‘From my life’, performed by the Pavel Haas Quartet, or below by the Stamitz Quartet
(cover image by Roman Kraft)
Bedřich Smetana was born on 2 March, 1824 in Litomyšl, near the border between Bohemia and Moravia, at the time both provinces of the Habsburg Empire. He was the third child, and first son, of his father’s third wife. Smetana the father had 8 children from two previous marriages, five daughters surviving infancy, and ten more children with his third wife, the composer’s mother, seven of whom reached adulthood.
The elder Smetana was a brewer, talented in music, and played in a string quartet. His son Bedřich obviously inherited this musical talent: he made his first public performance at the age of six. In 1831, the family moved to where Mahler would later grow up, and this was where the young Bedřich encountered the music of people like Mozart and Beethoven, and where he himself began composing.
Despite being considered the father of Czech music, Smetana spoke German until later in his life. In 1839, he decided he needed to go to study in Prague, but his studies there were marred by the ill treatment he received from his fellow classmates for being a country boy. He began missing classes, instead attending concerts and enjoying the musical scene in the city, ultimately making the young man determined to become a composer. His father found out about his poor attendance, however, and brought him home. He continued as much as he could with his musical pursuits while he finished his schooling, making appearances as pianist and had a busy social life as a result.
Anyway, he made it back to Prague in 1844, began studying under one Josef Proksch, former student of Leopold Koželuch, took him on as a pupil, and he also landed a job teaching piano to the children of one Count Thun, at whose home he was able to meet the Schumanns, who did not care for his G minor sonata.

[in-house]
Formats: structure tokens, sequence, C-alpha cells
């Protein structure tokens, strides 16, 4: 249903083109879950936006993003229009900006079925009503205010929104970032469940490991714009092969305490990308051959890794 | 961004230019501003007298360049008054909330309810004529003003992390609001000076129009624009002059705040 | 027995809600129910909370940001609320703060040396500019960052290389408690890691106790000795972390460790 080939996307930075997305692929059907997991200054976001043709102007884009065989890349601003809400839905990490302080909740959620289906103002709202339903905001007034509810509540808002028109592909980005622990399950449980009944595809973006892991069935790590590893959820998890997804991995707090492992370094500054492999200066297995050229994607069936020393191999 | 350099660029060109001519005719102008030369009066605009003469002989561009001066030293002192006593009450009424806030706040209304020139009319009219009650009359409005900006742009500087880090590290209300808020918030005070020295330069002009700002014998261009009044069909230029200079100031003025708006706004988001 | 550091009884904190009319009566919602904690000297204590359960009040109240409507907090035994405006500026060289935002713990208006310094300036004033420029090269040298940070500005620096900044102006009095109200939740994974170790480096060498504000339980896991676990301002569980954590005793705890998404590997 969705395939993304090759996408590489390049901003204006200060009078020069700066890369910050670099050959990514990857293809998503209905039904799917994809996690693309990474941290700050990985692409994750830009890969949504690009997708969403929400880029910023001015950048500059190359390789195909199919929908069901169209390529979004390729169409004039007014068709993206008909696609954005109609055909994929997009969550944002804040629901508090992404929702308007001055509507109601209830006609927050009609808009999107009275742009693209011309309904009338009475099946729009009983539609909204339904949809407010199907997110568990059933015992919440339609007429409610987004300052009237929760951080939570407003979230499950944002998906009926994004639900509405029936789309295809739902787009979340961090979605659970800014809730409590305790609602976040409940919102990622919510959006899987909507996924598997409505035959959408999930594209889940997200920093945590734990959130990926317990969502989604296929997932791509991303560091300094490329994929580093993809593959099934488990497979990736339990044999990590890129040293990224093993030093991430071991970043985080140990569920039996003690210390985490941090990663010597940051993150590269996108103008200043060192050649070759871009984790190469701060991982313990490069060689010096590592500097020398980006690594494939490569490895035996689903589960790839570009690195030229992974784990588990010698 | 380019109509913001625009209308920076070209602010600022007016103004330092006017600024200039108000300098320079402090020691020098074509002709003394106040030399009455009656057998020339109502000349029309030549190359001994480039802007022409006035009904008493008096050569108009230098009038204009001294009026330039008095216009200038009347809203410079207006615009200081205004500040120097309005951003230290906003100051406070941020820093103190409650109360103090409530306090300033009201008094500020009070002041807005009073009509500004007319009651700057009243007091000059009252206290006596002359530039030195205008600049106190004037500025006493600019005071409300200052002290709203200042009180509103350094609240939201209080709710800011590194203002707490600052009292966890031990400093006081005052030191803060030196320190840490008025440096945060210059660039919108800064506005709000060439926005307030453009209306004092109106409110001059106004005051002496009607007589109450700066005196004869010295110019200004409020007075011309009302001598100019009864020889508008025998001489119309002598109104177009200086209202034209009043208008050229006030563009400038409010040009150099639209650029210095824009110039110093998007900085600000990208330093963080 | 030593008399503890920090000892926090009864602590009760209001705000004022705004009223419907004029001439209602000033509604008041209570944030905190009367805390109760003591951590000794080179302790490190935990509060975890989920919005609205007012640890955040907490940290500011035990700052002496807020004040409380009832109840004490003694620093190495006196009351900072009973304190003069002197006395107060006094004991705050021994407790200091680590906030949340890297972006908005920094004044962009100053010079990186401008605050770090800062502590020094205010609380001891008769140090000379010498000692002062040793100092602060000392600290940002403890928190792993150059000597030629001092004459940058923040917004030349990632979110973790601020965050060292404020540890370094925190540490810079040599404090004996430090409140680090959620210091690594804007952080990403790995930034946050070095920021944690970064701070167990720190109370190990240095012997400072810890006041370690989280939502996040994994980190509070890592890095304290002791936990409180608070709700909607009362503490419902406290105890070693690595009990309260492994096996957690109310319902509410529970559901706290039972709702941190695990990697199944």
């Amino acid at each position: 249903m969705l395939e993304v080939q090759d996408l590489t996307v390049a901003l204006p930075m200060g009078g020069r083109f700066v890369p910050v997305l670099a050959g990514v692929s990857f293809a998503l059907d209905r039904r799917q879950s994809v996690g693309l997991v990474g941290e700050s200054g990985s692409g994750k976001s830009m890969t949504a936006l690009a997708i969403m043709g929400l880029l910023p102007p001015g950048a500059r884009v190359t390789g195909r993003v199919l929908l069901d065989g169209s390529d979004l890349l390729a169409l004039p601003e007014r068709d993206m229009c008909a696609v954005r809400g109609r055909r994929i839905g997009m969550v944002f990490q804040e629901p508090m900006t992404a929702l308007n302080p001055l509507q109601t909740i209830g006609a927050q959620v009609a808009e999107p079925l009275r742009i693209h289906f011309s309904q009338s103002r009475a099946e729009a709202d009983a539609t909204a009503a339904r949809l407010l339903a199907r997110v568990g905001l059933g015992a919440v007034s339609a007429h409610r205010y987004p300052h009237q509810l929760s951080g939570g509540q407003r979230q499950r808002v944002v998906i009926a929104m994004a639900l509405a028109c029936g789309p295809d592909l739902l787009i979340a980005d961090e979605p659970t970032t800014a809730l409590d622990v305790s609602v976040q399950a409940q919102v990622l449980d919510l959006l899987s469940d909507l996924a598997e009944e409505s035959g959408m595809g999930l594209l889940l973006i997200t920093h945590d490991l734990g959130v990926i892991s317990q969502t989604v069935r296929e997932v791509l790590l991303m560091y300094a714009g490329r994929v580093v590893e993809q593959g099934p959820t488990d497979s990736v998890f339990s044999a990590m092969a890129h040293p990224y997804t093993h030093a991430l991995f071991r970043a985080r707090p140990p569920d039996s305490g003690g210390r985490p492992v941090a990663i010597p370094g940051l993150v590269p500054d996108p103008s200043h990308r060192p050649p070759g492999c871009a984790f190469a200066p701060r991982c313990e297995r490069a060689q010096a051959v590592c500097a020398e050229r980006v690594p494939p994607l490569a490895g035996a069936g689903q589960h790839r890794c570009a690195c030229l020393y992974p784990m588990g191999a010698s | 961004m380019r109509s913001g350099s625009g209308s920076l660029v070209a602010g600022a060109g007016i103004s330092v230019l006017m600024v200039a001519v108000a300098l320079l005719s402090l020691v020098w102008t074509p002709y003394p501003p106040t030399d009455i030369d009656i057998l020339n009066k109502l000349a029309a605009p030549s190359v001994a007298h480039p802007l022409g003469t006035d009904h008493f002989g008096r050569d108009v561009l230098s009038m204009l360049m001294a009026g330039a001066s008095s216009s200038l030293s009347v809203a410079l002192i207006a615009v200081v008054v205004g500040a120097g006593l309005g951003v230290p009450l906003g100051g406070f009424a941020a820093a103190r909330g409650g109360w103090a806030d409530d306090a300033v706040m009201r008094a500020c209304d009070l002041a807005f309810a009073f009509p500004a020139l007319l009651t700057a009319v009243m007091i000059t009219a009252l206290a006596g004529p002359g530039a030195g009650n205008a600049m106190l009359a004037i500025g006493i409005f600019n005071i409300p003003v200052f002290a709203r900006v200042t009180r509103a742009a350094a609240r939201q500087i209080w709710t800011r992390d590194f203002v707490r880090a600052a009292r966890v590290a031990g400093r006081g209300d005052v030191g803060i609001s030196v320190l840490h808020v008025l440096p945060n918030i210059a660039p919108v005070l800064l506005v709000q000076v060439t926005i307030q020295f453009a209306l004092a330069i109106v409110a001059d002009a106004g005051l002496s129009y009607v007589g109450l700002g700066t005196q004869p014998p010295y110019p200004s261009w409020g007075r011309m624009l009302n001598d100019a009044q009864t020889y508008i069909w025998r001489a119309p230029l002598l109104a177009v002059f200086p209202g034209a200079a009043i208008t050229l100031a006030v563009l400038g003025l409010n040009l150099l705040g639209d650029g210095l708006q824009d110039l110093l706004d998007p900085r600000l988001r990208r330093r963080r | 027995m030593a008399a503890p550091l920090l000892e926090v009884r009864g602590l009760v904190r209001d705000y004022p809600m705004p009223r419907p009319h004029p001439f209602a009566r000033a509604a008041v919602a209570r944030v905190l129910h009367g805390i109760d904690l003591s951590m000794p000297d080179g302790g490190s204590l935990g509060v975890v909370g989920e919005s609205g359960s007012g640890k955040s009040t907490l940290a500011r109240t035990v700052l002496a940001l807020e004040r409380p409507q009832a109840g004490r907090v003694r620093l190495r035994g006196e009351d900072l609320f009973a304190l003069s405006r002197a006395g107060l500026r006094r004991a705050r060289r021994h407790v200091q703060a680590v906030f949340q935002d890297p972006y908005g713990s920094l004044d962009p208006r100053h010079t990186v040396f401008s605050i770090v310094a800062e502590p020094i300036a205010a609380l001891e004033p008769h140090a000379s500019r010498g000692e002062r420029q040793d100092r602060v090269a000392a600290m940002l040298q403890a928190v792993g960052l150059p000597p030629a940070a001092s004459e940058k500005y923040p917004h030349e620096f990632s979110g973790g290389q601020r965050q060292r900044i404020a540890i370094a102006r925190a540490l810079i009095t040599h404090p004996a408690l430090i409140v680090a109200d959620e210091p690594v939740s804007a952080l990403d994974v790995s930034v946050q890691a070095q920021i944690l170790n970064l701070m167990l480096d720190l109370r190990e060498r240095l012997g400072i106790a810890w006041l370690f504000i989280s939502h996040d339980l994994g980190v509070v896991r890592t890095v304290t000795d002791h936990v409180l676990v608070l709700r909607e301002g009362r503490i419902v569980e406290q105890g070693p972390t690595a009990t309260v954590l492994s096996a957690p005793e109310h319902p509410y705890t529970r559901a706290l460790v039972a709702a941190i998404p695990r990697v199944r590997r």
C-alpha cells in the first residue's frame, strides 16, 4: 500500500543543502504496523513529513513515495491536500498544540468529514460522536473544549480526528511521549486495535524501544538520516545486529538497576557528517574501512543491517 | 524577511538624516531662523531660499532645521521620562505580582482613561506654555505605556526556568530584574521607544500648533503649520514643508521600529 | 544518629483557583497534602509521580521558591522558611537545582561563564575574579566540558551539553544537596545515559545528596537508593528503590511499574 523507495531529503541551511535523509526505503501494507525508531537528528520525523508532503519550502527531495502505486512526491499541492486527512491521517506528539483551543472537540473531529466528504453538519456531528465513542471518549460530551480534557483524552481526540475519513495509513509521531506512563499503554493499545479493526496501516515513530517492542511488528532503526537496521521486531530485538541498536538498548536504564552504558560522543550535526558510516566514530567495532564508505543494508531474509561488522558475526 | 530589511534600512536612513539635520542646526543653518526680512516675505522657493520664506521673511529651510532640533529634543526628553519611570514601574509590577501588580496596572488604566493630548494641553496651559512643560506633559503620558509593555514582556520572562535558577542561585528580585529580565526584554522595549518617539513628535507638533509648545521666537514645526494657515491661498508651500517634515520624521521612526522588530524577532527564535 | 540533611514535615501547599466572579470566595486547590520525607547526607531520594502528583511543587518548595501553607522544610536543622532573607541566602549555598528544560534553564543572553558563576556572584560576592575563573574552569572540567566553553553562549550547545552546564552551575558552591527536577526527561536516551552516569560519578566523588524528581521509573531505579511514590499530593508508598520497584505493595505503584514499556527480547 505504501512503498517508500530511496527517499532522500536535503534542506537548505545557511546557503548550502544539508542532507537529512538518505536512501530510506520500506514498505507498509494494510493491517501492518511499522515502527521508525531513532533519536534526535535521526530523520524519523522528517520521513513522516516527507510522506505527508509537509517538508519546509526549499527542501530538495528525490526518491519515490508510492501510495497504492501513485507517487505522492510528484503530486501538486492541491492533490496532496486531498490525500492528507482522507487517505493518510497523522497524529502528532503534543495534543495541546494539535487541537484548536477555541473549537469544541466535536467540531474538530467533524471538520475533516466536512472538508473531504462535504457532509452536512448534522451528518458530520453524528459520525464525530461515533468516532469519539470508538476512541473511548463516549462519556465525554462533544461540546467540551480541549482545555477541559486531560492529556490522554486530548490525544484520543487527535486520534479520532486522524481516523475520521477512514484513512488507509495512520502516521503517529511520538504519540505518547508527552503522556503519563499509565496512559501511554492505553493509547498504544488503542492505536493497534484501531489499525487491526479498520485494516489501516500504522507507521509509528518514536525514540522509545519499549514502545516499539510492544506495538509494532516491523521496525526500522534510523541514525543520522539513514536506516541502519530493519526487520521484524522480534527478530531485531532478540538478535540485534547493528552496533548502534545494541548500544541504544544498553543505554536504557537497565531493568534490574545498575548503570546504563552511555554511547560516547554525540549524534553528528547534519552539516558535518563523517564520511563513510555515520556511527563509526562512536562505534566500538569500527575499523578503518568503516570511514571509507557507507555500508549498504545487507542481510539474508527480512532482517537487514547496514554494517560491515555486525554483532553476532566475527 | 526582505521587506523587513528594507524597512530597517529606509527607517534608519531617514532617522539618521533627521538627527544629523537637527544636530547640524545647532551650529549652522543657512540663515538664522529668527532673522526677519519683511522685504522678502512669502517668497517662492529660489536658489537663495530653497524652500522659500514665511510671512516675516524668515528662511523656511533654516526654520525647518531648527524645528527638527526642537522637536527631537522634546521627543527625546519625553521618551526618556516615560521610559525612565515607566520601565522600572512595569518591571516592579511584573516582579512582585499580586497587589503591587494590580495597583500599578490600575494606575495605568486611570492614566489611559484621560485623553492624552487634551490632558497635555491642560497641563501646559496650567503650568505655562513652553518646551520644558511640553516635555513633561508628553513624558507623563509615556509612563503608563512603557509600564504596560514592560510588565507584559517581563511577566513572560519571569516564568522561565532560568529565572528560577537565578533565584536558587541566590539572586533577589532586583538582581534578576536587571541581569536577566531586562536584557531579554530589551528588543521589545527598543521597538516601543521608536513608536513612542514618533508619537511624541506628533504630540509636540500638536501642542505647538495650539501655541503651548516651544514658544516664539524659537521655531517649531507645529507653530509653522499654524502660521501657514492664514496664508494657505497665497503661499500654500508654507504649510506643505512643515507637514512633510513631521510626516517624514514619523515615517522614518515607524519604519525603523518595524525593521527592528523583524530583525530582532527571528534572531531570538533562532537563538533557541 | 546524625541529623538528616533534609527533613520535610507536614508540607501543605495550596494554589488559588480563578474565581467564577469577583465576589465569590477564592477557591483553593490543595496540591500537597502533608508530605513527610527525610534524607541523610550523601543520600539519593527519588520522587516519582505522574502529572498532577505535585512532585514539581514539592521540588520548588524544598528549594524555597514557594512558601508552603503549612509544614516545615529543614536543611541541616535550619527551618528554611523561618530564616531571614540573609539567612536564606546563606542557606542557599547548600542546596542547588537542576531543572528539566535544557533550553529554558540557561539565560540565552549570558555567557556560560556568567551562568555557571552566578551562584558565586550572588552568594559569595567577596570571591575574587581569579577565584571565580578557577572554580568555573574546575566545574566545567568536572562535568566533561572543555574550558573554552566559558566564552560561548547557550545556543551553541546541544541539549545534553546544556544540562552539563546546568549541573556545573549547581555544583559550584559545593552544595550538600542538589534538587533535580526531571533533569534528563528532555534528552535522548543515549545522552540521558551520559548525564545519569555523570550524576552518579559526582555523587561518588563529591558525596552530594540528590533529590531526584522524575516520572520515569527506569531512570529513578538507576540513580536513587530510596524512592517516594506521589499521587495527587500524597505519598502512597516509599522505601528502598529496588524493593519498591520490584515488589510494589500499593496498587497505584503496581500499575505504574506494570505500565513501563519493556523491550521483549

Obviously he went on to do much greater things, spent some successful time in Sweden, but you’ll have to go read the Wikipedia article for the full biography. I won’t reproduce it here. He moved to Gothenburg in in 1856, disillusioned with Prague, but it was also in that decade that tragedy struck again and again.
In 1854, his second daughter died. The year after that, 1855, his oldest daughter died. In 1856, his fourth daughter passed away, followed by his father in 1857 and his dear wife in 1859. After his career as a father, composer, pianist, educator, throughout Europe, it was in the last decade of his life that he wrote the work that became one of his most famous, and ostensibly the first piece of program chamber music, his first quartet, ‘From my life’.
It’s unlike me to pick a work that’s so late in a composer’s career, much less one that attempts to sum up all its experiences, but there’s a reason I won’t quite completely explain now. There’s something extremely exciting coming up next week, and I’d originally thought about featuring another chamber work from Dvorak, perhaps even one of his late ‘American’ pieces, but decided that Smetana, as ‘the father of Czech music’, should take precedence, and he himself is a strong figure in the nationalist composer category. We’re not doing the Czech symphony yet, but it is tentatively scheduled for like, the spring of next year. For now, though, Smetana.
What I didn’t mention above is that Smetana by this time was apparently completely deaf. He’d yet again moved away from Prague, to a town called Jabkenice, the Wikipedia article for which states only that Smetana lived there. It seems nothing else ever happened in Jabkenice. He began work on it there in the fall of 1876, and was completed just before the end of the year. Its first performance was a private one, in 1878 in Prague, with his fellow countryman Dvorak as violist, and the public premiere took place a year later.
Wikipedia states the obvious:
The work is semi-autobiographical and consists of sketches of periods from Smetana’s life, as is suggested by its subtitle Z mého života (“From My Life”).
But it may not be as obvious as you think. But it probably is. The Wiki article gives a statement about each of the individual movements and what it describes, but just by listening to the four movements, and knowing something about the composer’s life, they probably aren’t too hard to appreciate.